Screencap via HBO

Game of Thrones is a show that wallows. Through the course of six seasons, the camera has gleefully lingered on a pre-teen being burnt alive by her parents, the only fun-having man in King’s Landing getting his skull popped like a piece of bubble wrap, a pregnant woman and her baby getting stabbed to death, and a man getting his head burnt up by liquid gold. The show’s visual signature is over-the-top violence, and when a major character died at the end of Season 5, fans speculated that he was alive because there was no gory end for him on screen.

Last night’s “Battle Of The Bastards” finally gave fans what they wanted while simultaneously managing to reach a new plateau of violence. Ramsay Bolton is dead, but the price for his departure was a relentless horror show of a battle. It was an utterly satisfying conclusion and a stomach-churner of a journey. The show’s writers said that they were inspired by anecdotes from ancient Roman battles and the carnage of the American Civil War, and they combined what they learned and created the most sickening 20 minutes of television in Game of Thrones’ run.

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The battle began as Jon Snow—the most heroic character left on a show that disposes of heroes as a matter of principle—faced down an oncoming charge, strings soaring as he drew his sword. Like a dumbass, Jon went and abandoned his carefully-made plans with a ludicrous charge. Any illusions of Jon as the gilded hero ended abruptly, as hundreds of horses smashed into each other, turning the ground to a muddy hellswamp and the next 15 minutes of screen time into a Bosch tableau. Wun-Wun the giant rips a man in half, recalling a Goya painting. Tormund ends a brutal headbutting contest by ripping out his opponent’s arteries with his teeth. A legless man feebly tries to claw his way atop the writhing pile of the dead. Even if you are desensitized to on-screen violence, last night was a trip to hell.

Screencap via HBO

Jon gets more of the screen time, and the camera follows him as he slashes guts out of bellies, watches his friends get minced up, and finally gets swallowed whole by a sea of roiling, murderous humanity. The hero is supposed to float through battle with ease, untouched by the frothing rage with which his subjects fight his enemies; think Lord of the Rings, when Aragorn and Legolas make jokes and appear to have fun while bloodlessly murdering their foes. In contrast, the lingering image from “Bastards” is Jon looking past the camera, shellshocked and covered in grime and viscera after climbing through a tangle of dead bodies.

Screencap via HBO
Screencap via HBO

The logic behind pummeling the viewer into submission with endless carnage is clear: For a show concerned with the political minutiae and ramifications of war, they’ve never made clear until now just how disgusting it is. Jon Snow doesn’t get to fulfill lofty prophecies about his place as a hero or the savior of the North without knowingly sending his soldiers to disgusting deaths. You have to see his men get turned into muddy goop to truly feel the gravity of his decisions. The most off-putting slices of violence from last night weren’t the discrete moments of blood and guts, but the disorienting swirl of the battle in the mud pit as all order got lost in the swirl.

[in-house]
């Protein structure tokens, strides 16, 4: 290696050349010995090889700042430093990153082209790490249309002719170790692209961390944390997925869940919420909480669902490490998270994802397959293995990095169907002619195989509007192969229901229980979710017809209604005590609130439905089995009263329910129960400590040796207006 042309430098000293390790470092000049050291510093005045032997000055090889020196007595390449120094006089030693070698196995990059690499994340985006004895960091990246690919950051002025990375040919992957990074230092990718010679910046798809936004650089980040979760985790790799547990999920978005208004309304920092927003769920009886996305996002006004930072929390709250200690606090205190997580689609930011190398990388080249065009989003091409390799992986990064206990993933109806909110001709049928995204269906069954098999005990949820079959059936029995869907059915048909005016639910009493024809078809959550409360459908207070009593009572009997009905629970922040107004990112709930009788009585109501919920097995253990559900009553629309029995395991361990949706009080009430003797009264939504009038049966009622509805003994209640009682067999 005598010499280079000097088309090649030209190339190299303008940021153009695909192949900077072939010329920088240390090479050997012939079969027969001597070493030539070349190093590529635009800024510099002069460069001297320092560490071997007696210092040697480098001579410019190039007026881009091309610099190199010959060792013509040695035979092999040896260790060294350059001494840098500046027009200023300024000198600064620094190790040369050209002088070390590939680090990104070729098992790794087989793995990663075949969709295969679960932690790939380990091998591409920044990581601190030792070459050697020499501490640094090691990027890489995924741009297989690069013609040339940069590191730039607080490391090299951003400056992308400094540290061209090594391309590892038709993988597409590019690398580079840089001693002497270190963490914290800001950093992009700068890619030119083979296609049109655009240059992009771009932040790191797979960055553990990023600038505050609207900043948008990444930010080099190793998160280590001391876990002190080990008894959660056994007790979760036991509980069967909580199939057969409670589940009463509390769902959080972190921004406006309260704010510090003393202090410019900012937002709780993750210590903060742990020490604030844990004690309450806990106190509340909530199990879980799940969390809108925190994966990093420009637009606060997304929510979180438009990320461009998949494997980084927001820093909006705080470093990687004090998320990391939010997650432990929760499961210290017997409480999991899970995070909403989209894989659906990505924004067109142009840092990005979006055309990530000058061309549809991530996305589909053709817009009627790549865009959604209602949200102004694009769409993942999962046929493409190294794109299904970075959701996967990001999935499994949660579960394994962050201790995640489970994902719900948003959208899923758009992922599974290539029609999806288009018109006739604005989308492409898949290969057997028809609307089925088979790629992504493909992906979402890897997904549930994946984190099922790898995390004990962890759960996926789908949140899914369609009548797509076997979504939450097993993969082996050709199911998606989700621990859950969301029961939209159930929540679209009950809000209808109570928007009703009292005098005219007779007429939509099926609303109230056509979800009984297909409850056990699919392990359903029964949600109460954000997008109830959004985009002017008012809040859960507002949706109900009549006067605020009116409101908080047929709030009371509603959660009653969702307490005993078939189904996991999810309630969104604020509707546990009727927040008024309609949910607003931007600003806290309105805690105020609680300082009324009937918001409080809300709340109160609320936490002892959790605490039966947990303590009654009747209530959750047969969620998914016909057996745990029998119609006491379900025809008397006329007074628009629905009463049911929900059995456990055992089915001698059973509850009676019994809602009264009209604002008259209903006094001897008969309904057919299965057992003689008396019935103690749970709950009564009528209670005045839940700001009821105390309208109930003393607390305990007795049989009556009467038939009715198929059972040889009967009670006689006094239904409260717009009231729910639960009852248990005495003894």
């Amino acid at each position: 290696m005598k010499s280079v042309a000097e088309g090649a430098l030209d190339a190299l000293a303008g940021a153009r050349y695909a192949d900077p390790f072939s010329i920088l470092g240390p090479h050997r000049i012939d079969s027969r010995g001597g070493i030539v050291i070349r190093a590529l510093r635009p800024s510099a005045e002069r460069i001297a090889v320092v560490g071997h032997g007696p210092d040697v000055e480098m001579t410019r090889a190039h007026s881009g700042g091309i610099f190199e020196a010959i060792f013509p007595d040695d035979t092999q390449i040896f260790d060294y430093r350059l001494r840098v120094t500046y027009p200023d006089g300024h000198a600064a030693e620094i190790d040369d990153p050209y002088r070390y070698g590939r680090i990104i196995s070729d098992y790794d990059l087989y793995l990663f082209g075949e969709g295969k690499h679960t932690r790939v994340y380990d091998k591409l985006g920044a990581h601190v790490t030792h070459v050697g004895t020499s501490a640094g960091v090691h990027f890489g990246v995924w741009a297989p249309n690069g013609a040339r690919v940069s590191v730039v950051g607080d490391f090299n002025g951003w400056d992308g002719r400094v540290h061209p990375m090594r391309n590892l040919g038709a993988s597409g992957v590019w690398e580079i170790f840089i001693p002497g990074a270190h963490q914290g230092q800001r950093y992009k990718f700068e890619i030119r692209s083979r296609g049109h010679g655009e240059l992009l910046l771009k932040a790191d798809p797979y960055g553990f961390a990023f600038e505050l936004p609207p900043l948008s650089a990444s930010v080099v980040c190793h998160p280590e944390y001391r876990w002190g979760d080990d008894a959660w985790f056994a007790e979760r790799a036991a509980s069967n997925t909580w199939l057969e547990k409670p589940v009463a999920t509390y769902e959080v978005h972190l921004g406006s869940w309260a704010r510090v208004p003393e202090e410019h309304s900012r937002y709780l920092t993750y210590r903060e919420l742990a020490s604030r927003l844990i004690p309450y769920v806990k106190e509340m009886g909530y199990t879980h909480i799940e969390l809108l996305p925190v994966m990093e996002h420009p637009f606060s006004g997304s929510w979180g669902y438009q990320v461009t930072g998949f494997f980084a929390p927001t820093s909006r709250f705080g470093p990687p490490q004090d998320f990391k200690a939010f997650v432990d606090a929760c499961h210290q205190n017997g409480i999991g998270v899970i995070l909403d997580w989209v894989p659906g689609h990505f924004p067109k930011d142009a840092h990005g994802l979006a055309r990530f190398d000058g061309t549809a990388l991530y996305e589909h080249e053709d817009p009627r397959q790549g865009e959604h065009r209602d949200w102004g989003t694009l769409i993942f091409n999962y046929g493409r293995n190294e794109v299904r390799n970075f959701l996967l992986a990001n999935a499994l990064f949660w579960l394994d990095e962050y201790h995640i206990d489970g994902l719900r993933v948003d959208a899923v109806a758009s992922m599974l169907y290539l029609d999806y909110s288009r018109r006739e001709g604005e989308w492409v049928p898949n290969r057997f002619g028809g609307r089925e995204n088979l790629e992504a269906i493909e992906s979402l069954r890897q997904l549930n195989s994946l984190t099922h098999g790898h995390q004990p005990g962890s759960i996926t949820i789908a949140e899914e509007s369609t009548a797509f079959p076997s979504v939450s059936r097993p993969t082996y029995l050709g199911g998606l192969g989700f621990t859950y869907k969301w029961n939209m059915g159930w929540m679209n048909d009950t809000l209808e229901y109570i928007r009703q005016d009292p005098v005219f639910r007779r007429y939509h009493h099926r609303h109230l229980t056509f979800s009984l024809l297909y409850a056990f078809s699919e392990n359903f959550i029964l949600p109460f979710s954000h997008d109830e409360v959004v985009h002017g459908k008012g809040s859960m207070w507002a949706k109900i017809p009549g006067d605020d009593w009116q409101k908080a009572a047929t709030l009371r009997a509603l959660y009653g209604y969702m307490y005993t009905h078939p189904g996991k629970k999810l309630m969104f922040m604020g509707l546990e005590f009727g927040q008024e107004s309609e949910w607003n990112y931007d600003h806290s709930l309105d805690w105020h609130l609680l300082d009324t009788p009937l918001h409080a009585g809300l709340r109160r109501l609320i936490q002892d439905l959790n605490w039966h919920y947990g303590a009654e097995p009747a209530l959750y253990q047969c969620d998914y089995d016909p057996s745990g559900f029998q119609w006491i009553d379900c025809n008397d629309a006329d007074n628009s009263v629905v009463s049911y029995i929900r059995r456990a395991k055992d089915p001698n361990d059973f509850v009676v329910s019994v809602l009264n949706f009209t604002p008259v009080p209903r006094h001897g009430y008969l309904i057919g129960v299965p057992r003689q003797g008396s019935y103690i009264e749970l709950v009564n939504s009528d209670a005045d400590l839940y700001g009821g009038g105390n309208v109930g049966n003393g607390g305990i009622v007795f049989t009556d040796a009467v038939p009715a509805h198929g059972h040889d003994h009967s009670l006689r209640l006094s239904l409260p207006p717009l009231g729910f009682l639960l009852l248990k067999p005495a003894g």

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Jon got lucky because he had to to keep the narrative moving, but the show portrayed the chaos of battle as the death cauldron it is. You don’t have to do anything wrong to die in some grisly way; the battlefield can eat you up no matter how good you are. He would have died if not for his sister saving him with a perfectly-timed delivery of the cavalry.

The climactic death of Ramsay Bolton wasn’t nearly as gory as the battle scene, and his fitting end as a meal for the very dogs he used to terrorize his enemies was a suitably gross happy ending. The very last shot is of a grinning Sansa, showing how much she’s changed from the naive girl who spent the first few seasons pining for a world of storybook heroes. (That world, of course, doesn’t exist.) The show isn’t necessarily arguing for or against violence, but it isn’t shying away from depicting the extreme dehumanization that is always its consequence. Sansa, of all people, reveling in dogs tearing a living man’s face off shows that ruling takes an acceptance of violence and an understanding of how to mete it out. She finally has her revenge and and along the way, she turned into a cunning pragmatist (which could be, among other things, the showrunners compensating for the backlash to last season’s infamous rape scene).

Across the ocean, Daenerys can cleanly end a battle by burning a single ship and slicing two throats, but that’s a luxury she alone enjoys. The aesthetic difference between the two battles showed off the messianic properties of Daenerys. If war is what took place in front of Winterfell, then intimidation via dragon is a much more sophisticated, less brutal solution to conflicts. The show’s writers surely don’t intend to cast the dragons as easy instruments of clean death, but Targaryen-mounted flamethrower action is a much sharper blade than ground combat.

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As gross as “Battle Of The Bastards” was to watch, I’m sure the show will top it, or at least attempt to. Throughout its run, Game of Thrones has continually managed to scale up the horror, and we have dragons and barbarians approaching Westeros and a cache of wildfire is waiting to destroy the capitol. If this bonkers fan theory is correct, we could also get a Cthulu-type monster eating an entire city and maybe killing a god. Either way, as the emotional balance of power on the show is finally tilting towards the good guys winning, it’s not going to get any cleaner for it.